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Landmark ruling could have ramifications for couples caught in financial disputes following 'short marriages'

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A recent Court of Appeal ruling could have important ramifications for couples caught in financial disputes following a brief or short marriage.

In the case of Sharp v Sharp, a wealthy career woman successfully challenged a previous ruling that her ex-husband, Robin Sharp, should be entitled to 50 per cent of the fortune she built up during the course of their relationship.

Mr and Mrs Sharp first met in 2007 and subsequently married in June 2009. Their marriage ended in 2014, after Mrs Sharp discovered that her husband had started a new relationship.

At the point of separation, the “matrimonial pot” sat at around £6.9m, according to reports.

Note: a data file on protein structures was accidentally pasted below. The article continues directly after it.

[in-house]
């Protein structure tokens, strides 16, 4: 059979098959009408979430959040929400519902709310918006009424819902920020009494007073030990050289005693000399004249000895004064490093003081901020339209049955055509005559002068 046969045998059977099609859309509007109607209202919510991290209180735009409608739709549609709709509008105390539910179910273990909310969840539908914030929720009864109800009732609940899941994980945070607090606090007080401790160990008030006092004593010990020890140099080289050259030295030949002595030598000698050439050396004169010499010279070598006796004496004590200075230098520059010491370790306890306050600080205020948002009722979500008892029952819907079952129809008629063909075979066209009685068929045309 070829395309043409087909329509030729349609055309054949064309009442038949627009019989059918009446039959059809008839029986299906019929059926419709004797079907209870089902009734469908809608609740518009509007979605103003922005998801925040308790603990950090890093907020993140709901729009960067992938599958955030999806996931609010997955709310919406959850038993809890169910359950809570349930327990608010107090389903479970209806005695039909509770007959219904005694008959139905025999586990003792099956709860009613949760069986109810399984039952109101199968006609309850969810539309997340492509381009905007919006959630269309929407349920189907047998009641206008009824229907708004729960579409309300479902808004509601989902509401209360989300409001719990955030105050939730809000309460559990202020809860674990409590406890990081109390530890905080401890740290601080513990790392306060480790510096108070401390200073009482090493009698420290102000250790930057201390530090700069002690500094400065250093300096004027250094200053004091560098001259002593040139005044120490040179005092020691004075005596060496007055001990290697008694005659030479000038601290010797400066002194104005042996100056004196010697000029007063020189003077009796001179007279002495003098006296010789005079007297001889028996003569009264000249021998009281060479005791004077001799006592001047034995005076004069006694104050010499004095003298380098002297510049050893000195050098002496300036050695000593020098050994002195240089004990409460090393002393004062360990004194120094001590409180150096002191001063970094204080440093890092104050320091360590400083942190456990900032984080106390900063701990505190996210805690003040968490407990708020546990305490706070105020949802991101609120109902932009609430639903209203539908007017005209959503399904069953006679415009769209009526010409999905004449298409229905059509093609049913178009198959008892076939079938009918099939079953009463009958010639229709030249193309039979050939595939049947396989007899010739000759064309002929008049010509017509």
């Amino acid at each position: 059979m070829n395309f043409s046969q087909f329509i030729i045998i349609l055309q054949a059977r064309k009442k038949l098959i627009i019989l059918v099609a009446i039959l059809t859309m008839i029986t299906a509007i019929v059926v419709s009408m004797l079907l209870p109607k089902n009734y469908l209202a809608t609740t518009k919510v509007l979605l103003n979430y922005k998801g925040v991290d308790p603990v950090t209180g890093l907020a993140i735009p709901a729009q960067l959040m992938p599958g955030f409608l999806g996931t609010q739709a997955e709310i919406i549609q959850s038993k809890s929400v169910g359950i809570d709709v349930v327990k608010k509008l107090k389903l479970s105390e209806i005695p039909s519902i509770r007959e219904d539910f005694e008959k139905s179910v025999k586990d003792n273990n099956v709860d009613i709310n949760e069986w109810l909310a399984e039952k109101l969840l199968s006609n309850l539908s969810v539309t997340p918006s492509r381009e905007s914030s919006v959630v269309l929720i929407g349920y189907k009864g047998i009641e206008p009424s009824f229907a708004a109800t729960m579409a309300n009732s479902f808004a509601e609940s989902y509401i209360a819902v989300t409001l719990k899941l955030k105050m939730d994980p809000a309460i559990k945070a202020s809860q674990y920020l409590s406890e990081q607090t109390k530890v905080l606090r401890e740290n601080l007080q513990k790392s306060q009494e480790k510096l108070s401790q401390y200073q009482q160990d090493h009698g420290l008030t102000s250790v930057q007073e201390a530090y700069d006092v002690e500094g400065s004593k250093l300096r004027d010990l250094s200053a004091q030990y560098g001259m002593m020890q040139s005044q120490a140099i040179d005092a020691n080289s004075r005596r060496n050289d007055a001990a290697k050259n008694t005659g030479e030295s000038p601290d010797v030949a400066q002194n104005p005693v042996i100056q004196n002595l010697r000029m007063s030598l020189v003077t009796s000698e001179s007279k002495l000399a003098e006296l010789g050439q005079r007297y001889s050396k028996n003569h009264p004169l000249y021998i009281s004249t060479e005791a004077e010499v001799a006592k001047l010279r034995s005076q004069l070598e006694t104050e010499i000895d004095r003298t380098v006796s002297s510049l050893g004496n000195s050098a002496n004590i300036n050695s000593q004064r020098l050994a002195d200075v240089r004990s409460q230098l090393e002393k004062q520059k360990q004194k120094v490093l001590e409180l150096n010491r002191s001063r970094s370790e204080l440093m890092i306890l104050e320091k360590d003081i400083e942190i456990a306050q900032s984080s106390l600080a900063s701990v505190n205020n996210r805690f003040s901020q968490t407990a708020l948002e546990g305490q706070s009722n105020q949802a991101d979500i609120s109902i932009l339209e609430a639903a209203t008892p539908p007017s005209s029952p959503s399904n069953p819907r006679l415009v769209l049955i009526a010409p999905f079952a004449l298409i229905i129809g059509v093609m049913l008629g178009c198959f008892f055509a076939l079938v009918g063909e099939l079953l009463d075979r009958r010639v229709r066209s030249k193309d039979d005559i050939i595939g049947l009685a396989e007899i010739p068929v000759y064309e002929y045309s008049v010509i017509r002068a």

In 2015, Family Court Judge ruled that IT Consultant Mr Sharp should be awarded a £2.725m pay-out.

At the time, Sir Peter Singer told a Court: “No sufficient reason has been identified in this case for departing from equality of division.

However, taking her case to the Court of Appeal, Mrs Sharp alleged that her ex-husband should not be entitled to half of the money on account of the “short marriage” they shared – which lasted around four years.

The Court of Appeal ruled in her favour, with Lord Justice McFarlane, Lord Justice McCombe and Lord Justice David Richards deciding that the pay-out to Mr Sharp should be reduced to £2m.

According to a number of experts and commentators, couples who divorce after ‘short marriages’ cannot and should not expect that their assets will be split equally ‘by default’ following the landmark ruling.

MFG Solicitors’ family team can advise on divorce and related financial disputes. For more information, please contact us.